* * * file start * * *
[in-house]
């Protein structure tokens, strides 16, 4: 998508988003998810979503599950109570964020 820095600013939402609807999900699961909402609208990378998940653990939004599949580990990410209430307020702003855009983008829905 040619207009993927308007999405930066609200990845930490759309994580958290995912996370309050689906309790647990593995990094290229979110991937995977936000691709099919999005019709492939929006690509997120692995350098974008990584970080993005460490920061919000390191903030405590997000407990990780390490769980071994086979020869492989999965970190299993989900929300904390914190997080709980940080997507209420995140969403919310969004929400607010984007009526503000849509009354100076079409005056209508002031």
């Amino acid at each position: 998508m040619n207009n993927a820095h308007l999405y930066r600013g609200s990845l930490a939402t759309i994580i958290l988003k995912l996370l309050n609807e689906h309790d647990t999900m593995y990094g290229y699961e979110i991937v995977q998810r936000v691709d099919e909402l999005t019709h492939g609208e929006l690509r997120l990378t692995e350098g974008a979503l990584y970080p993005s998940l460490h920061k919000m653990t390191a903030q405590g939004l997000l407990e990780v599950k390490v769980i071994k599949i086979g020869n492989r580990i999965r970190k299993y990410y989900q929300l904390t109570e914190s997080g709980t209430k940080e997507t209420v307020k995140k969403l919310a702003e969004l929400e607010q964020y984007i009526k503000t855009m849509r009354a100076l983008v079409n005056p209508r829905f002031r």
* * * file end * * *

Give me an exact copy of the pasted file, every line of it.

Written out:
[in-house]
């Protein structure tokens, strides 16, 4: 998508988003998810979503599950109570964020 820095600013939402609807999900699961909402609208990378998940653990939004599949580990990410209430307020702003855009983008829905 040619207009993927308007999405930066609200990845930490759309994580958290995912996370309050689906309790647990593995990094290229979110991937995977936000691709099919999005019709492939929006690509997120692995350098974008990584970080993005460490920061919000390191903030405590997000407990990780390490769980071994086979020869492989999965970190299993989900929300904390914190997080709980940080997507209420995140969403919310969004929400607010984007009526503000849509009354100076079409005056209508002031």
């Amino acid at each position: 998508m040619n207009n993927a820095h308007l999405y930066r600013g609200s990845l930490a939402t759309i994580i958290l988003k995912l996370l309050n609807e689906h309790d647990t999900m593995y990094g290229y699961e979110i991937v995977q998810r936000v691709d099919e909402l999005t019709h492939g609208e929006l690509r997120l990378t692995e350098g974008a979503l990584y970080p993005s998940l460490h920061k919000m653990t390191a903030q405590g939004l997000l407990e990780v599950k390490v769980i071994k599949i086979g020869n492989r580990i999965r970190k299993y990410y989900q929300l904390t109570e914190s997080g709980t209430k940080e997507t209420v307020k995140k969403l919310a702003e969004l929400e607010q964020y984007i009526k503000t855009m849509r009354a100076l983008v079409n005056p209508r829905f002031r």